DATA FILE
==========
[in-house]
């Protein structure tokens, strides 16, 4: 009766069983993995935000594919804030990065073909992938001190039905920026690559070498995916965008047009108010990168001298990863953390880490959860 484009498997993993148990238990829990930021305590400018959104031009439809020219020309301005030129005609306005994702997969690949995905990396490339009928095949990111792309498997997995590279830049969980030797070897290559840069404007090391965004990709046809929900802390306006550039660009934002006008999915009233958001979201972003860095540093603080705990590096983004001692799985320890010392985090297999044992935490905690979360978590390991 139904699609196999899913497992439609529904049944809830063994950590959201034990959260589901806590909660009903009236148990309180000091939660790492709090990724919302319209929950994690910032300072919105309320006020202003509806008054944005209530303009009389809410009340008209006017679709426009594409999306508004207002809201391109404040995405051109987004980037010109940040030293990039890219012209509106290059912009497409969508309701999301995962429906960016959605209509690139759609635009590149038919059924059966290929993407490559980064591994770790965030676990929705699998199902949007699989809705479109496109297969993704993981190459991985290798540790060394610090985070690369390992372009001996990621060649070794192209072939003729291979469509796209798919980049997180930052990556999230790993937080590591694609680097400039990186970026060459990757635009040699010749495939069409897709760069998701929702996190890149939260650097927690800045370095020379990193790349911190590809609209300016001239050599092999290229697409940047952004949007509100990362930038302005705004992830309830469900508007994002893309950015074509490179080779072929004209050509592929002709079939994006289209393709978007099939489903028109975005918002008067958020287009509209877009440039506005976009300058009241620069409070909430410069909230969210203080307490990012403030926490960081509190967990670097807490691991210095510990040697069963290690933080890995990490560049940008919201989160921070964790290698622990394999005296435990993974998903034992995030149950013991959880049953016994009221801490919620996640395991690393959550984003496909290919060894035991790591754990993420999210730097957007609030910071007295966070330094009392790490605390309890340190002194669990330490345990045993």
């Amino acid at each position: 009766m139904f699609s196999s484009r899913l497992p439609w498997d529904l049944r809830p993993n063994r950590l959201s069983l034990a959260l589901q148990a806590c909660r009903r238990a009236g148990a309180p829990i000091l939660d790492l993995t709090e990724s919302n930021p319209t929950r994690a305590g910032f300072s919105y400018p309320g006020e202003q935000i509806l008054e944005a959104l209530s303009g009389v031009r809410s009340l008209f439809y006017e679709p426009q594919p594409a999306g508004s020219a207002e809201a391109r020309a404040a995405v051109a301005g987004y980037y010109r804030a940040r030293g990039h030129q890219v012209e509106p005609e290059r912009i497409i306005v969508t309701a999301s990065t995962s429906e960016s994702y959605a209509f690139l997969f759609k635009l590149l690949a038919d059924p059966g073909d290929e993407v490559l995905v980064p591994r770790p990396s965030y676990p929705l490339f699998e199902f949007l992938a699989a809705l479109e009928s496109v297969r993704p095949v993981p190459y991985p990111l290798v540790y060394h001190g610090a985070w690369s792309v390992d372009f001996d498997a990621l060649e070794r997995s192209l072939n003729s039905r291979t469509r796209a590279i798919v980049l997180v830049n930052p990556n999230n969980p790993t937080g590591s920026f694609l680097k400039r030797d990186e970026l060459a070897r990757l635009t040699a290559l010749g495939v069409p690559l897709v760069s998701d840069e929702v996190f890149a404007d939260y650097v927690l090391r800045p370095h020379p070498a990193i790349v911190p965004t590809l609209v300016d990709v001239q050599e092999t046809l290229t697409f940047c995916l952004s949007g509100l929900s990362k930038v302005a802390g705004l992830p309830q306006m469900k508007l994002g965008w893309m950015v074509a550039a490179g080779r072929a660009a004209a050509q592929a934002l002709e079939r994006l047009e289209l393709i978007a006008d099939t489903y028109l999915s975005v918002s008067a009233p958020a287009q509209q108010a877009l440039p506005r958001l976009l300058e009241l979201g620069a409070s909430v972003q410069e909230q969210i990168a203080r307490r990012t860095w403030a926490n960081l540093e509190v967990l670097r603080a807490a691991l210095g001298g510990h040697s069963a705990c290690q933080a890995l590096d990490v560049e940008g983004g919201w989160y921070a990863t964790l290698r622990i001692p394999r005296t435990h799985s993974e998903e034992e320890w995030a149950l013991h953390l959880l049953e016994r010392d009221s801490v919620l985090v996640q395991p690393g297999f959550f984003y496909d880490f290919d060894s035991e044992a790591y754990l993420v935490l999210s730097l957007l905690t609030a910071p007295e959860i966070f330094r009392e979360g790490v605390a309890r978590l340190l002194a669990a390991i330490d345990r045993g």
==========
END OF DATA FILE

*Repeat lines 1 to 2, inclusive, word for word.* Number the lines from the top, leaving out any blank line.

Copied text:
[in-house]
């Protein structure tokens, strides 16, 4: 009766069983993995935000594919804030990065073909992938001190039905920026690559070498995916965008047009108010990168001298990863953390880490959860 484009498997993993148990238990829990930021305590400018959104031009439809020219020309301005030129005609306005994702997969690949995905990396490339009928095949990111792309498997997995590279830049969980030797070897290559840069404007090391965004990709046809929900802390306006550039660009934002006008999915009233958001979201972003860095540093603080705990590096983004001692799985320890010392985090297999044992935490905690979360978590390991 139904699609196999899913497992439609529904049944809830063994950590959201034990959260589901806590909660009903009236148990309180000091939660790492709090990724919302319209929950994690910032300072919105309320006020202003509806008054944005209530303009009389809410009340008209006017679709426009594409999306508004207002809201391109404040995405051109987004980037010109940040030293990039890219012209509106290059912009497409969508309701999301995962429906960016959605209509690139759609635009590149038919059924059966290929993407490559980064591994770790965030676990929705699998199902949007699989809705479109496109297969993704993981190459991985290798540790060394610090985070690369390992372009001996990621060649070794192209072939003729291979469509796209798919980049997180930052990556999230790993937080590591694609680097400039990186970026060459990757635009040699010749495939069409897709760069998701929702996190890149939260650097927690800045370095020379990193790349911190590809609209300016001239050599092999290229697409940047952004949007509100990362930038302005705004992830309830469900508007994002893309950015074509490179080779072929004209050509592929002709079939994006289209393709978007099939489903028109975005918002008067958020287009509209877009440039506005976009300058009241620069409070909430410069909230969210203080307490990012403030926490960081509190967990670097807490691991210095510990040697069963290690933080890995990490560049940008919201989160921070964790290698622990394999005296435990993974998903034992995030149950013991959880049953016994009221801490919620996640395991690393959550984003496909290919060894035991790591754990993420999210730097957007609030910071007295966070330094009392790490605390309890340190002194669990330490345990045993």